gun and shoots lots of people. If you have a gun you can kill quite a


few people and have a high impact. Earlier this week Germany


experienced its first Isis related attack when a teenage refugee armed


with an axe targeted passengers on a train. Another possibility is that


today buzz events are the latest in a series of jihadi attacks in Europe


-- today's events. Whatever the motive, if it is at all political


comment could have a far-reaching impact in Germany. Tonight, though,


the search for those responsible still continues.


Well Andrew Plant can now join us from Munich.


Good evening. What is the very latest situation?


A lot of confusion here when we landed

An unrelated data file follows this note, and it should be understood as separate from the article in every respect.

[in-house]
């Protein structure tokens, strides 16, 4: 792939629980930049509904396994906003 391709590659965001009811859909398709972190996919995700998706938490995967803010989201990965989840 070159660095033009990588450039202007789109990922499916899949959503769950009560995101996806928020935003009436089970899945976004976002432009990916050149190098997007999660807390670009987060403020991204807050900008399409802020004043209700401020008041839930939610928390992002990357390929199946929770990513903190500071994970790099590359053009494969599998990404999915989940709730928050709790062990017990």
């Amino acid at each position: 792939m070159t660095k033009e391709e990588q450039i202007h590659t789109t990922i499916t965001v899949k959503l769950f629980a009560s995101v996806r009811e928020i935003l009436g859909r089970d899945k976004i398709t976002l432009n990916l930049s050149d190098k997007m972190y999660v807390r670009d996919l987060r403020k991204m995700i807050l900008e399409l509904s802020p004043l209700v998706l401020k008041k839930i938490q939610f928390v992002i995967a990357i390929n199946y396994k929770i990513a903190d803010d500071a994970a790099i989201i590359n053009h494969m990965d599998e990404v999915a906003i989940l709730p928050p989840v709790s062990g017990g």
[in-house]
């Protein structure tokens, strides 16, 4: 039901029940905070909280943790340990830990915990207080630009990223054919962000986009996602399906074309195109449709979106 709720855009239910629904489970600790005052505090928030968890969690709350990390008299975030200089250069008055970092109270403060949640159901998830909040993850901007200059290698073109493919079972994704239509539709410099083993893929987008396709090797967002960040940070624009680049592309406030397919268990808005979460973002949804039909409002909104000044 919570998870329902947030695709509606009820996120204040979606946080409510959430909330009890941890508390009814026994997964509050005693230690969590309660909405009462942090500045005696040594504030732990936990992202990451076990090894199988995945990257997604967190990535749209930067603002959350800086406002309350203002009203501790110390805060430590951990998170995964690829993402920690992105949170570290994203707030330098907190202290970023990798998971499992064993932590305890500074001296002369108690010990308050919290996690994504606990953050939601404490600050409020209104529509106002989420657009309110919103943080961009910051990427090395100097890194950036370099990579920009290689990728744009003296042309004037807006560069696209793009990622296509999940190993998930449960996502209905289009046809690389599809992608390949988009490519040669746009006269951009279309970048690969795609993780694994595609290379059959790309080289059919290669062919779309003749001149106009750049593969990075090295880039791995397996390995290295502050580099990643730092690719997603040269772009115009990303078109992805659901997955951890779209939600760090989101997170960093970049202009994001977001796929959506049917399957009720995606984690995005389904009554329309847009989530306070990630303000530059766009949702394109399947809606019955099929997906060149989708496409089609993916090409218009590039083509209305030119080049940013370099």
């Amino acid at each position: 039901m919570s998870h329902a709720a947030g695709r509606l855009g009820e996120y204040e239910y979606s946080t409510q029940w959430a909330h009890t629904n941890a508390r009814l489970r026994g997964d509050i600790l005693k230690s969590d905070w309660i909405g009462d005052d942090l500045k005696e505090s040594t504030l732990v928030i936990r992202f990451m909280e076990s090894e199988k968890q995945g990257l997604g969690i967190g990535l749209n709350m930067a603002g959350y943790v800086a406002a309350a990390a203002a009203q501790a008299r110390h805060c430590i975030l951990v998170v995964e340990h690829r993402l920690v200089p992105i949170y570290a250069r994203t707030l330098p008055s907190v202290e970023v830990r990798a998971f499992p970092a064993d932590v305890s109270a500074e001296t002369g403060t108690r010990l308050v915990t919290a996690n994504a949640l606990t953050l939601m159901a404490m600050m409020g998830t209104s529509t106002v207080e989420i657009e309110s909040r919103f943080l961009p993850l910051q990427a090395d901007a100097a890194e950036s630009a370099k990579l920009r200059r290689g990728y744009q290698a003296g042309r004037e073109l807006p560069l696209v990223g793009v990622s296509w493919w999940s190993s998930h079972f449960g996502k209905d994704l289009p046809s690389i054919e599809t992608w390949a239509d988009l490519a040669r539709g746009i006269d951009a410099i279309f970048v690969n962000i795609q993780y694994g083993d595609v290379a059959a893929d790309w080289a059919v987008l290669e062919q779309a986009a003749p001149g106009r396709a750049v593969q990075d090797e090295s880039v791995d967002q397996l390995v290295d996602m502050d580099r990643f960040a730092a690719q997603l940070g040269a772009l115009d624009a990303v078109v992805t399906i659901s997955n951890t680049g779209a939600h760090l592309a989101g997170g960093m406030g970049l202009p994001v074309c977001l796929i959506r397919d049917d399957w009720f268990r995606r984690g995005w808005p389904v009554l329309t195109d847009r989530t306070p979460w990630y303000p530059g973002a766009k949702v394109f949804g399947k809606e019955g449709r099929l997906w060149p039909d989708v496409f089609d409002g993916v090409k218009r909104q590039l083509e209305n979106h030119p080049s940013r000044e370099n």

because, obviously, most people are coming here just to try to get


back to their homes, but told they can't


get their normal buses and taxis into the city


centre, because so many roads are closed.


It shows you the lockdown Munich city centre is in right now.


The latest, as we understand it, here on the manhunt is this:


Eyewitnesses are saying there were three men with guns.


There are reports that one of those men has died.


Police haven't confirmed that, but they have


Possibly three men on the run right now. Metro quickly evacuated because


one person had said the gunmen had gone underground. Quickly evacuated


and searched, no reports of any arrest. We have heard that police


are being drafted in from Austria. We are only about 50 miles away here


from the German-Austrian border. We also know that German


officials have said so they are beefing up


their border security. That shows you the scale of the


manhunt is not just in Munich but potentially over a much wider area.


What is the mood amongst all very people? You mentioned the lockdown